The MBTA’s process is strikingly undemocratic. At a time when an historic presidential election has focused our attention on the fundamental importance of democracy, the MBTA has done little to ensure public input is respected. In 2012, facing proposed cuts of a similar magnitude, the MBTA held two dozen meetings over the span of three months. This time there are only 10 public meetings, scheduled over a period of just three weeks. The electronic format of these meetings means the MBTA has more control over the process; rather than allowing the time necessary for public comment, the Authority has cut off members of the public who wished to have their voices heard.
Cuts could increase crowding on public transit. Back in May, the MBTA adopted a crowding standard that called for only three feet between riders, not the six feet recommended everywhere else (and by the CDC for transit riders). Even using the MBTA’s not-very-strict definition, the most heavily used bus lines—which mostly serve communities of color–regularly have crowding. Taking buses and train cars out of service could lead to even more crowding on board transit. While it’s not clear that transit use raises COVID-19 transmission risk for riders, we do know that more than 170 MBTA employees have contracted the virus, and one inspector passed away in April.
Essential workers need good public transit. The pandemic made it clear that some workers play an outsized role in helping us meet our basic needs at a time of crisis. These essential workers include nurses, doctors and other health care providers, grocery store and other food system workers, social and public service workers, and distribution and transportation workers, including of course, MBTA workers. Not surprisingly, given that they cannot work from home, essential workers already face a higher burden of COVID infection. Many essential workers have continued to rely on public transit to get to their jobs—in many cases because despite the importance of their work, it is low paid, meaning the bus or train is the only affordable option. Essential workers deserve not only thanks—they deserve a public transit system that is as accessible, as equitable and as safe as possible.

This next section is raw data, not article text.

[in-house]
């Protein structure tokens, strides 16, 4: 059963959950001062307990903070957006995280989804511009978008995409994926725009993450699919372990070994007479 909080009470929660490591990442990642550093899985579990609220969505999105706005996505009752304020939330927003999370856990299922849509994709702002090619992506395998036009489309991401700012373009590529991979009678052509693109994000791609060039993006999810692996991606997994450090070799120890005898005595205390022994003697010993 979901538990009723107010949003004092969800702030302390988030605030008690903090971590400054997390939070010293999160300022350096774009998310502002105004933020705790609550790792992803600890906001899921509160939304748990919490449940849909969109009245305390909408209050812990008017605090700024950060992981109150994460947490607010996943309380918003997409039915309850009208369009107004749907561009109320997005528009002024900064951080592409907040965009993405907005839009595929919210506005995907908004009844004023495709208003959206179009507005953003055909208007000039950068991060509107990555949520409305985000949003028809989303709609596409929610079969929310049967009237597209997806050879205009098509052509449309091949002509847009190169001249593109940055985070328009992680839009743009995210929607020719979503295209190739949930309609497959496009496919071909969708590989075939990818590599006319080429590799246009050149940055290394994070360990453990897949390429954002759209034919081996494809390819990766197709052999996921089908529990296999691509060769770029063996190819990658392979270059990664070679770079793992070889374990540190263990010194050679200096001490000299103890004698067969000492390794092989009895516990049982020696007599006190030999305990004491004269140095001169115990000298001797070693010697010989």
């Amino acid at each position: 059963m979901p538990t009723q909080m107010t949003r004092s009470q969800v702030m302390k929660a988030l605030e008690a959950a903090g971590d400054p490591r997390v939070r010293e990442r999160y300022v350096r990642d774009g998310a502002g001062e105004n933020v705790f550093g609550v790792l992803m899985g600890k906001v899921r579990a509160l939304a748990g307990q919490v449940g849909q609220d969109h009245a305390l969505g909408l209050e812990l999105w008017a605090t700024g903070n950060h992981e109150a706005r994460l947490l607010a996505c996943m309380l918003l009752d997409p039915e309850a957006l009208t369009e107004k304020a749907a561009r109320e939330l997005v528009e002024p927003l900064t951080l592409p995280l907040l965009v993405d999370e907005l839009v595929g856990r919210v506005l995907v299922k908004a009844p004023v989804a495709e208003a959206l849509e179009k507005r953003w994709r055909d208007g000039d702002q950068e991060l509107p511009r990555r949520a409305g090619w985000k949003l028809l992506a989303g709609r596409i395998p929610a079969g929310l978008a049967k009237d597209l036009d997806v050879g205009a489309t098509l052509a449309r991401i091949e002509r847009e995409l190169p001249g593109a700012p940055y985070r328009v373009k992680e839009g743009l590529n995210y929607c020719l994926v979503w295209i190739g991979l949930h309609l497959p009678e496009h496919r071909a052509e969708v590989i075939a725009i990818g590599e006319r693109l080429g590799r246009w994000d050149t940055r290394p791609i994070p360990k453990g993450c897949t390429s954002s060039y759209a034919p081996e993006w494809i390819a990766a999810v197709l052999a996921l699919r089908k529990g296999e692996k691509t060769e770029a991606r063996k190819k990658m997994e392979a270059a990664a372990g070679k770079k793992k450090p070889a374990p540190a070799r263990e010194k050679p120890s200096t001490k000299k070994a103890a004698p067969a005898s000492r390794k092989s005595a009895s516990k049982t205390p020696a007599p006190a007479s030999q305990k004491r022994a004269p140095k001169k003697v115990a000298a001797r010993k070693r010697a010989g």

Public transit is a public good. Secretary of Transportation Pollock and some MBTA officials have suggested that it is not worth the cost to run public transit if ridership is low. Secretary Pollack has suggested that public transit’s “business model” is no longer working. But what these officials misunderstand is that public transit is not a business, it is a public good. Public goods are provided for the benefit or well-being of the public, not for profit. Although ridership is down, the MBTA continues to provide benefit to all of us. For the reasons listed above and more, the FMCB should oppose the cuts and focus instead on capturing sustainable, progressive, and equitable new revenue to maintain and expand service.